February is Heart Month — and each and every one of us can benefit from keeping our tickers tip-top, says Abi Jackson.
Thankfully, little things can make a big difference.
Here are six ways to boost your heart health:
Most us need something to graze on between meals, and nuts are proof that good (nutritional) things really do come in small packages.
“All nuts are a good source of heart-friendly fats, including oleic and linoleic acid and fibre, which help maintain healthy cholesterol levels,” says nutritionist Fiona Hunter.
“Other heart-friendly snacks include oatcakes, fresh and dried fruits, soya yoghurt, and hummus with vegetable crudities.”
“Making small steps to better health is less daunting and easier to incorporate into our everyday lives,” says Lucy Wilkinson, a senior cardiac nurse.
“We know even a little exercise is better than none at all, and it’s proven that every 10 minutes of physical activity counts when it comes to your heart health.”
There are so many ways to get a heart health-boosting breakfast; oats — whether you make them into a steamy porridge, or just enjoy them with yoghurt — are one of the simplest and most affordable examples.
“Porridge oats contain beta-glucan, a type of soluble fibre which, in the body, forms a thick gel which binds to excess cholesterol, helping prevent it from being absorbed,” says Hunter.
“Consuming 3g of beta-glucan a day can help lower both total cholesterol and LDL cholesterol.”
While not a direct risk factor for heart disease, stress is believed to play a part in our overall risk levels.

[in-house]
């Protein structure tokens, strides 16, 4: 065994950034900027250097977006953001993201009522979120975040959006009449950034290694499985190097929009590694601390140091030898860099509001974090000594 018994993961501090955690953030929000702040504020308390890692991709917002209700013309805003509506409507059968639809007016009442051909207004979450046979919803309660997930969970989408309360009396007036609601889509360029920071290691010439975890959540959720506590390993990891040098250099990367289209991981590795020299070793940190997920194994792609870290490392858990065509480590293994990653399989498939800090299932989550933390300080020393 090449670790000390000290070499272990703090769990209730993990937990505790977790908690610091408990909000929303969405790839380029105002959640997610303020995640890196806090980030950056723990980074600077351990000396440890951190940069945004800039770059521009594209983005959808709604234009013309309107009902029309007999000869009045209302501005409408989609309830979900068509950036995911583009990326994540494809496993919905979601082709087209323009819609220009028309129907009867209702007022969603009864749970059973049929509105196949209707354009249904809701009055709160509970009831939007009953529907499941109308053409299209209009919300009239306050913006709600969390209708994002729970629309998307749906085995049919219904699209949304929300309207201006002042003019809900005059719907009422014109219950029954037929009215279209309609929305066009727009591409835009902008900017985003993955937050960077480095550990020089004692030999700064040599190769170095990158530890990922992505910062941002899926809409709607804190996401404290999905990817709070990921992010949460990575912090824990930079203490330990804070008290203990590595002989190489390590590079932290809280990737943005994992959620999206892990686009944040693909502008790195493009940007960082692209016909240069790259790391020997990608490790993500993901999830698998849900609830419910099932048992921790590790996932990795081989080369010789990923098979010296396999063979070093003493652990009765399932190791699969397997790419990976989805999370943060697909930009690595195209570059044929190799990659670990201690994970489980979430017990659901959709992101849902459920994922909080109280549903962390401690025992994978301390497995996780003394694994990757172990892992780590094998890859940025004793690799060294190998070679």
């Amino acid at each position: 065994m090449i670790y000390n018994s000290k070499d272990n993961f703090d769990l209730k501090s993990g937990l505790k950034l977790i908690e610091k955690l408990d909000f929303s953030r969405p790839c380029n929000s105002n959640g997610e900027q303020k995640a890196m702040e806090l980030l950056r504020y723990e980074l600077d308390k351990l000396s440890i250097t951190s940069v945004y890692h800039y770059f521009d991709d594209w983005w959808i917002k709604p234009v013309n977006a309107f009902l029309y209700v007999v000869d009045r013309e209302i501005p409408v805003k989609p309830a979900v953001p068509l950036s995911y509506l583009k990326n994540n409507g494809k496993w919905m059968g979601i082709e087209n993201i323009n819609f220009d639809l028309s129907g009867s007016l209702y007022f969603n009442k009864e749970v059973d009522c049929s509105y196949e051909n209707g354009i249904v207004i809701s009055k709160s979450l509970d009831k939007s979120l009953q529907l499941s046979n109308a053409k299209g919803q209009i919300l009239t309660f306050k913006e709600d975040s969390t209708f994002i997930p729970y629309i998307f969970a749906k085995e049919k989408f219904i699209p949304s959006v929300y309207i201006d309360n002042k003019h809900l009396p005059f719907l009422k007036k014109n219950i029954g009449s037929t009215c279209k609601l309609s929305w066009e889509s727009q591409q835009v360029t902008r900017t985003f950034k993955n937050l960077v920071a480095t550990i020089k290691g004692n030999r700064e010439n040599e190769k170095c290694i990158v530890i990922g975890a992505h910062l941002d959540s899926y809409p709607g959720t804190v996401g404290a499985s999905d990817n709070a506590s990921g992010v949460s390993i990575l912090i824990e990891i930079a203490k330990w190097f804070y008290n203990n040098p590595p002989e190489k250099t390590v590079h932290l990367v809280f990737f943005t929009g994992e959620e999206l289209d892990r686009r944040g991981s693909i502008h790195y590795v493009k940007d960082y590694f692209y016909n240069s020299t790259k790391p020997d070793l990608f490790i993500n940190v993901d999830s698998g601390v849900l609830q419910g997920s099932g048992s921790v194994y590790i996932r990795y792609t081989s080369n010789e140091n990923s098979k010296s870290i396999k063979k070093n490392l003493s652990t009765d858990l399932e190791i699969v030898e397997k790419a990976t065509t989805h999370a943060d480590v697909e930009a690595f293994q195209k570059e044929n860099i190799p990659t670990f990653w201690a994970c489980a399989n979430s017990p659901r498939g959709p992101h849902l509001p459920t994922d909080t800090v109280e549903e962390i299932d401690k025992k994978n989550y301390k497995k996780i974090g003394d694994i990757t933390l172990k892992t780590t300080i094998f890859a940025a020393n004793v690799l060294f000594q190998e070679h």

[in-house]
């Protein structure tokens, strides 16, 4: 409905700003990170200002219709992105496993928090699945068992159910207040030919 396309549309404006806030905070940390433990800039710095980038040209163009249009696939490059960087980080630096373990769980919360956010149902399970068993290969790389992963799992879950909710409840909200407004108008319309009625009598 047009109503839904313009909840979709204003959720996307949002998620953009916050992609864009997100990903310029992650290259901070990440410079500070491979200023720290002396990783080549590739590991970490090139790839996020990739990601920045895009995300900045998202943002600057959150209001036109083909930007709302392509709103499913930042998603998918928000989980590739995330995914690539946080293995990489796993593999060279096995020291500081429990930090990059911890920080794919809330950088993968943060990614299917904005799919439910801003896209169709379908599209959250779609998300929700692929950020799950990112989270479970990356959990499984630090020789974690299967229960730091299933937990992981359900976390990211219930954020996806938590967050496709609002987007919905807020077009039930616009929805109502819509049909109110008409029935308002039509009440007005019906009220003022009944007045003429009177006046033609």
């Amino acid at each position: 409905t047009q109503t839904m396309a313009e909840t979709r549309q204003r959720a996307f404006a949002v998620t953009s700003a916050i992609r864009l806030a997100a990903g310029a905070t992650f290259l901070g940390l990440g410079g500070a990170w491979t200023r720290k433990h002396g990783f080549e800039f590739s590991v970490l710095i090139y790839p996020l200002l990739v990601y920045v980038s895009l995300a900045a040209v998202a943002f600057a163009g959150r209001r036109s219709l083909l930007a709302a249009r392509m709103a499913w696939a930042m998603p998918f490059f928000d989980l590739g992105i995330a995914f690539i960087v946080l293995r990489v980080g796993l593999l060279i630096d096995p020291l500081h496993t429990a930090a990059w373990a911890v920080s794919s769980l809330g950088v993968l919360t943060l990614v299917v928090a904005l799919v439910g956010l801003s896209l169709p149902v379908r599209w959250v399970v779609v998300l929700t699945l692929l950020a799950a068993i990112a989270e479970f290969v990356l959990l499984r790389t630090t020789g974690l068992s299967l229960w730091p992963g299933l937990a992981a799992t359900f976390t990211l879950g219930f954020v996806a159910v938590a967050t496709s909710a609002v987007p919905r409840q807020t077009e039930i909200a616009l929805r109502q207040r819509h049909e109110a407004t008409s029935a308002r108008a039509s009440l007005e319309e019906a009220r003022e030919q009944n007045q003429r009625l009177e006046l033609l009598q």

Managing stress can impact our wider behaviours too, keeping us motivated to exercise and eat well, for instance.
“Laughter has been shown in research to lift mood and improve sleep quality,” says health psychologist Dr Megan Arroll — two things which also play a role in managing stress.
“This can be achieved simply by laughing out loud without any prompt. But if you prefer to have a trigger, arrange with a friend to share a joke every day.”
Little rituals help keep us functioning, and a tea break works on so many different levels when it comes to heart health.
Firstly, it’s a moment to slow down and refresh, plus the tea itself is beneficial.
“Tea is a rich source of polyphenols that have beneficial effects on artery elasticity, blood pressure, blood stickiness and inflammation,” says Dr Sarah Brewer, a GP.
“Data from 22 studies involving over 856,000 people shows that, overall, drinking three cups of tea per day reduced the risk of heart attack by 27%, and of a fatal heart attack by 26%.”
Most of us are familiar with how ensuring we get plenty of ‘good’ omega fats in our diets, or taking a high-quality supplement, can benefit heart health, but did you know there’s a strong case for co-enzyme Q10 too?
“Co-enzyme Q10 is needed for energy production in cells — especially heart muscle cells that are constantly contracting,” notes Dr Brewer.
Studies have linked co-enzyme Q10 supplements with lower rates of recurrent cardiac events in people who’ve previously suffered a heart attack.
It can also be helpful for people taking statins for high cholesterol, to rebalance the reduction in circulating co-enzyme Q10 levels those drugs can cause.
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